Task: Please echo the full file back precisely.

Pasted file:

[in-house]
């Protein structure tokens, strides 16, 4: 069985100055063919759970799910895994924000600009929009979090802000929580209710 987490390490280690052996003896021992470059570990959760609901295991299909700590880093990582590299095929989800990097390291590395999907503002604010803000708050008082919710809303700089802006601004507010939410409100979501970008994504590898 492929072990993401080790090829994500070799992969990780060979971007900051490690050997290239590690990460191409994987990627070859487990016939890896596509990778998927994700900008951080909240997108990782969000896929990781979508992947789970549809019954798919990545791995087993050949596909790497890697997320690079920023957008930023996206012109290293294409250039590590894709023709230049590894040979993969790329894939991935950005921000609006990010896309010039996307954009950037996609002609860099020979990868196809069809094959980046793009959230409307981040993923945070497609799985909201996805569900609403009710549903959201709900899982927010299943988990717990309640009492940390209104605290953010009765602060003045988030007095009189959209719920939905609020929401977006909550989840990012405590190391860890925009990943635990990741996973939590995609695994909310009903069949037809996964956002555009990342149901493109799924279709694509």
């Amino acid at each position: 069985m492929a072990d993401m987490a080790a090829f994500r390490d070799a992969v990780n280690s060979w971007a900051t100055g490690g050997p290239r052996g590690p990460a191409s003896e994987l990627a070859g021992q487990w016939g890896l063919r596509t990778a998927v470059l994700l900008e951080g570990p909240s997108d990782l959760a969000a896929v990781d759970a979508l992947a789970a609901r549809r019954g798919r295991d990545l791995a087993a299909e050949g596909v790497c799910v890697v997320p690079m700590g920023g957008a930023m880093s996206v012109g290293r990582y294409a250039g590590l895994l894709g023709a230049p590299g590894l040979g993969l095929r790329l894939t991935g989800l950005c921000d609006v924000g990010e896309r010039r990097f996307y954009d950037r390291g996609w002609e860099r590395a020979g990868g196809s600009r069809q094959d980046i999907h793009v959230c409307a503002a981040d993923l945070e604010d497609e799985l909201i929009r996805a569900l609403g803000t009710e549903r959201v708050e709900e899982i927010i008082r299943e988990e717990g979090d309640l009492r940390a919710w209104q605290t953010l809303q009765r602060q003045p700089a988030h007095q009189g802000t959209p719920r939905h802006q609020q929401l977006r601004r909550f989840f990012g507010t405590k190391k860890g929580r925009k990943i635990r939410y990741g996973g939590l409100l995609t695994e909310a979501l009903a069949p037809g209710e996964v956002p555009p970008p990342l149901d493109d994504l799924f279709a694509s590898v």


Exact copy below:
[in-house]
């Protein structure tokens, strides 16, 4: 069985100055063919759970799910895994924000600009929009979090802000929580209710 987490390490280690052996003896021992470059570990959760609901295991299909700590880093990582590299095929989800990097390291590395999907503002604010803000708050008082919710809303700089802006601004507010939410409100979501970008994504590898 492929072990993401080790090829994500070799992969990780060979971007900051490690050997290239590690990460191409994987990627070859487990016939890896596509990778998927994700900008951080909240997108990782969000896929990781979508992947789970549809019954798919990545791995087993050949596909790497890697997320690079920023957008930023996206012109290293294409250039590590894709023709230049590894040979993969790329894939991935950005921000609006990010896309010039996307954009950037996609002609860099020979990868196809069809094959980046793009959230409307981040993923945070497609799985909201996805569900609403009710549903959201709900899982927010299943988990717990309640009492940390209104605290953010009765602060003045988030007095009189959209719920939905609020929401977006909550989840990012405590190391860890925009990943635990990741996973939590995609695994909310009903069949037809996964956002555009990342149901493109799924279709694509």
């Amino acid at each position: 069985m492929a072990d993401m987490a080790a090829f994500r390490d070799a992969v990780n280690s060979w971007a900051t100055g490690g050997p290239r052996g590690p990460a191409s003896e994987l990627a070859g021992q487990w016939g890896l063919r596509t990778a998927v470059l994700l900008e951080g570990p909240s997108d990782l959760a969000a896929v990781d759970a979508l992947a789970a609901r549809r019954g798919r295991d990545l791995a087993a299909e050949g596909v790497c799910v890697v997320p690079m700590g920023g957008a930023m880093s996206v012109g290293r990582y294409a250039g590590l895994l894709g023709a230049p590299g590894l040979g993969l095929r790329l894939t991935g989800l950005c921000d609006v924000g990010e896309r010039r990097f996307y954009d950037r390291g996609w002609e860099r590395a020979g990868g196809s600009r069809q094959d980046i999907h793009v959230c409307a503002a981040d993923l945070e604010d497609e799985l909201i929009r996805a569900l609403g803000t009710e549903r959201v708050e709900e899982i927010i008082r299943e988990e717990g979090d309640l009492r940390a919710w209104q605290t953010l809303q009765r602060q003045p700089a988030h007095q009189g802000t959209p719920r939905h802006q609020q929401l977006r601004r909550f989840f990012g507010t405590k190391k860890g929580r925009k990943i635990r939410y990741g996973g939590l409100l995609t695994e909310a979501l009903a069949p037809g209710e996964v956002p555009p970008p990342l149901d493109d994504l799924f279709a694509s590898v």